Pretty much everyone knows the definition of blog.
Most ad agencies – and people, for that matter – are on Facebook.
We’ve stopped putting ‘the’ in front of Twitter and LinkedIn.
And many of the Big Insights and thought leadership we’ve heard and re-tweeted have simply become the way we connect and do day-to-day business.
The insights such as:
- Be transparent and authentic on social networks.
- Don’t sell; tell stories that engage your community.
- Develop a strategy and be able to nimbly adapt.
- ROI matters. Set up measurable goals and don’t be afraid of numbers.
- It’s important to know where your audience is and go where there.
For the past year or so, I’ve noticed these same sage proclamations keep popping up at conferences, in webinars, and in blog posts.
Now don’t get me wrong, they’re still extremely important. But it dawned on me that as social media has crossed the line from indie to mainstream, these principles have become embedded in the way we work.
And now many of us are on the same page. So… if that’s the case, where’s the next wave of innovations going to come from?
Start Drinking at 10 A.M.
Maybe it’s because they have new episodes, but I think we can find the answers in the turbulent and tipsy world of Mad Men.
Here are three ways your ad agency can stand out:
- Begin with a brilliant idea. Color TV was just catching on in the mid 60s, yet you don’t hear the Sterling Cooperites talking about color, color, color when they’re dreaming up ads. That’s just the tool, very much like social networks are today. Don and his team know the idea – that perfect fusion of strategy + creativity – is the ultimate goal. That’s what they strive for, not the channel that delivers it.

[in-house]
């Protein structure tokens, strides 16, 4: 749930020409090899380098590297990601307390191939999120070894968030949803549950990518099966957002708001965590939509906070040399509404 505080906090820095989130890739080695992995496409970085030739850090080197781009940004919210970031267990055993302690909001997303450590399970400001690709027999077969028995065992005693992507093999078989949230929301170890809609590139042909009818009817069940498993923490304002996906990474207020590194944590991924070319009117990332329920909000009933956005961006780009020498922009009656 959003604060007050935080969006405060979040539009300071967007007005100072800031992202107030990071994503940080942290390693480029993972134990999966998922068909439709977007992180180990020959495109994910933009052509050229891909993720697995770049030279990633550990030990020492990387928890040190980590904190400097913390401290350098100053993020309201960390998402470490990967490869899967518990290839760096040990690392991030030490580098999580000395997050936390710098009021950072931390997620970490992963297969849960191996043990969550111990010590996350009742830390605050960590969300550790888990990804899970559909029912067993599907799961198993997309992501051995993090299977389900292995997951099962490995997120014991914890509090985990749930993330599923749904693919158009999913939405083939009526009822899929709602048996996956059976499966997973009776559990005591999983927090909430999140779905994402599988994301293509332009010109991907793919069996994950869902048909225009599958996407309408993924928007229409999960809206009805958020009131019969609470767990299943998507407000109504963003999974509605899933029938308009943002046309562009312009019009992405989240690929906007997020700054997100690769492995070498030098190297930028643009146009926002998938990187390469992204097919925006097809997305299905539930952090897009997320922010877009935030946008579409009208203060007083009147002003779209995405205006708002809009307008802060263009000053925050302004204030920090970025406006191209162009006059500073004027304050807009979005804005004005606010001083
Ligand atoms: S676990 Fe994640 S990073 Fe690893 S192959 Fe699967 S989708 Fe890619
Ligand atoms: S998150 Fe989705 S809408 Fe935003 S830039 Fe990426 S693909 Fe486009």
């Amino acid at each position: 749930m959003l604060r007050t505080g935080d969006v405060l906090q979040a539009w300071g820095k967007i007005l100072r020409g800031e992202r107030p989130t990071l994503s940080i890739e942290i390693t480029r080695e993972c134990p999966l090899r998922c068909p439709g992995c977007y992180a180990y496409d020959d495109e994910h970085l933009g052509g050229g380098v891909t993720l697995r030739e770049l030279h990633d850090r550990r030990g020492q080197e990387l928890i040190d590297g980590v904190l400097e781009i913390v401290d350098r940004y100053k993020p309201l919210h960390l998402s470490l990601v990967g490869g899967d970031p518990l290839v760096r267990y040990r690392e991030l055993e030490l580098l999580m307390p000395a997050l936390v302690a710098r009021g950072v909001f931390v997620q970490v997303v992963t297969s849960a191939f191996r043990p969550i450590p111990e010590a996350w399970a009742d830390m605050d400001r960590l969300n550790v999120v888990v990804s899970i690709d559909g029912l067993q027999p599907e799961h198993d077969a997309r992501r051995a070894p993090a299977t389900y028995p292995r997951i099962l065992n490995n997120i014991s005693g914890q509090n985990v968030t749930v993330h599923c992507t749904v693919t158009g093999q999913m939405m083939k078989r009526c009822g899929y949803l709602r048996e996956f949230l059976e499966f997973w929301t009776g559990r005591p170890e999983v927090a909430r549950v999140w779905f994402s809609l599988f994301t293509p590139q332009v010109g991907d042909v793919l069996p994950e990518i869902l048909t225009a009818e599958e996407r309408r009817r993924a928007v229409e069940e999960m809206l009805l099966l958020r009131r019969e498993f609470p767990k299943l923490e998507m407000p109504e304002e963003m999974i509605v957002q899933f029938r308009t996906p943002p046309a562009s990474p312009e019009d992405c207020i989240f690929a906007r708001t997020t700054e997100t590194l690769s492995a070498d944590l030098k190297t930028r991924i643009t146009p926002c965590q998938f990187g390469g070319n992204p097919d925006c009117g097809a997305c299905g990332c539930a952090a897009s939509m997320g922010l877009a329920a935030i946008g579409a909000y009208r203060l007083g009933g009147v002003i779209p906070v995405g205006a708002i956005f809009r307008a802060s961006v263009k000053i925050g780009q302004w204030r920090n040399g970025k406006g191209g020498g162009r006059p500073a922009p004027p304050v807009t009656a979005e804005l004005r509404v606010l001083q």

- Woo your customers. You have to fall in love with them and get them to feel the same about you. On Mad Men, they’re wined, dined and…well, let’s not go there. If you don’t place your customer on a pedestal, understand their needs, and treat them like the most important people on the planet, you’ll always be a service provider and nothing more. Sterling Cooper knows that implicitly, and also accepts that if they cheat on a relationship (i.e. Heinz Beans), they may be in for a messy breakup.
- Get the chemistry right. I think we’ve all worked in places when the people just don’t gel, office politics reigns supreme, everyone is paranoid and crazy. The output…? Well, it lacks energy, that’s for sure. You need some healthy competition and conflicts, and there’s plenty of that on Mad Avenue. But ultimately, their workplace, like the show itself, functions as an ensemble cast with stars. They like, respect, and admire each other – and even Don grudgingly realizes the best idea can come from anyone.
Sure, there’s going to be another shiny tool around the corner (and I can’t wait to try it!), but sometimes we need to look backwards in order to move ahead. Sterling Cooper Draper Pryce really could be the ad agency of the future.
What do you think?